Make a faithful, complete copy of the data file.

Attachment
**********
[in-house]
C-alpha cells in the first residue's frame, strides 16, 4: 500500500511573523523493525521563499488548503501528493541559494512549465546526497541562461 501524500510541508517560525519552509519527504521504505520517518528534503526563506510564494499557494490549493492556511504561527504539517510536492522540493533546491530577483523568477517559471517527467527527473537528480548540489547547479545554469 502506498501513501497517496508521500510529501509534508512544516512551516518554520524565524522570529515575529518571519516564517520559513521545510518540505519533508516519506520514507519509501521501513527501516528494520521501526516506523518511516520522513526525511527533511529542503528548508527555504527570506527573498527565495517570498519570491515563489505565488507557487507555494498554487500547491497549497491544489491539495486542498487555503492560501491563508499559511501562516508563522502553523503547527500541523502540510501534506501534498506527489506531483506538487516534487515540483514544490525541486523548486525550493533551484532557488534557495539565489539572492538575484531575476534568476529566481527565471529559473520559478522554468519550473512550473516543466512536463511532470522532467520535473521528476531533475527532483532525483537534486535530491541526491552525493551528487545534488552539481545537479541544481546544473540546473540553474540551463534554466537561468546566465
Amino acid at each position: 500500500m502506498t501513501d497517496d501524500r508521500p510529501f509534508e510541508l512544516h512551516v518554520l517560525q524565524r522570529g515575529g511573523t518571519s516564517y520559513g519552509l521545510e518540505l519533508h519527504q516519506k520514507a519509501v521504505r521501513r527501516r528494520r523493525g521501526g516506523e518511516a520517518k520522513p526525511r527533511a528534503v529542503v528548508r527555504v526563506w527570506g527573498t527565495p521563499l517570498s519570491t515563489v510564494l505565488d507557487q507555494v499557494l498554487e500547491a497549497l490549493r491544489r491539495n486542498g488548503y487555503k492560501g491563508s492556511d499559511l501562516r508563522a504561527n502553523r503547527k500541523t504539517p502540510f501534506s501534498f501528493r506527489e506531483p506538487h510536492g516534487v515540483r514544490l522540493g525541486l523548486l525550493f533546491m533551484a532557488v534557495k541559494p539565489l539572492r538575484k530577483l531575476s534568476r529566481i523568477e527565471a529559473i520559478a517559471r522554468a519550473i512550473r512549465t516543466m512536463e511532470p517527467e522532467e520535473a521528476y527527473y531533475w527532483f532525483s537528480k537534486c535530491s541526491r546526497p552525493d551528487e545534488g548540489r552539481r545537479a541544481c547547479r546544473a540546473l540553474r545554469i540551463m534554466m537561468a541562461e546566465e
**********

[in-house]
C-alpha cells in the first residue's frame, strides 16, 4: 500500500511573523523493525521563499488548503501528493541559494512549465546526497541562461 501524500510541508517560525519552509519527504521504505520517518528534503526563506510564494499557494490549493492556511504561527504539517510536492522540493533546491530577483523568477517559471517527467527527473537528480548540489547547479545554469 502506498501513501497517496508521500510529501509534508512544516512551516518554520524565524522570529515575529518571519516564517520559513521545510518540505519533508516519506520514507519509501521501513527501516528494520521501526516506523518511516520522513526525511527533511529542503528548508527555504527570506527573498527565495517570498519570491515563489505565488507557487507555494498554487500547491497549497491544489491539495486542498487555503492560501491563508499559511501562516508563522502553523503547527500541523502540510501534506501534498506527489506531483506538487516534487515540483514544490525541486523548486525550493533551484532557488534557495539565489539572492538575484531575476534568476529566481527565471529559473520559478522554468519550473512550473516543466512536463511532470522532467520535473521528476531533475527532483532525483537534486535530491541526491552525493551528487545534488552539481545537479541544481546544473540546473540553474540551463534554466537561468546566465
Amino acid at each position: 500500500m502506498t501513501d497517496d501524500r508521500p510529501f509534508e510541508l512544516h512551516v518554520l517560525q524565524r522570529g515575529g511573523t518571519s516564517y520559513g519552509l521545510e518540505l519533508h519527504q516519506k520514507a519509501v521504505r521501513r527501516r528494520r523493525g521501526g516506523e518511516a520517518k520522513p526525511r527533511a528534503v529542503v528548508r527555504v526563506w527570506g527573498t527565495p521563499l517570498s519570491t515563489v510564494l505565488d507557487q507555494v499557494l498554487e500547491a497549497l490549493r491544489r491539495n486542498g488548503y487555503k492560501g491563508s492556511d499559511l501562516r508563522a504561527n502553523r503547527k500541523t504539517p502540510f501534506s501534498f501528493r506527489e506531483p506538487h510536492g516534487v515540483r514544490l522540493g525541486l523548486l525550493f533546491m533551484a532557488v534557495k541559494p539565489l539572492r538575484k530577483l531575476s534568476r529566481i523568477e527565471a529559473i520559478a517559471r522554468a519550473i512550473r512549465t516543466m512536463e511532470p517527467e522532467e520535473a521528476y527527473y531533475w527532483f532525483s537528480k537534486c535530491s541526491r546526497p552525493d551528487e545534488g548540489r552539481r545537479a541544481c547547479r546544473a540546473l540553474r545554469i540551463m534554466m537561468a541562461e546566465e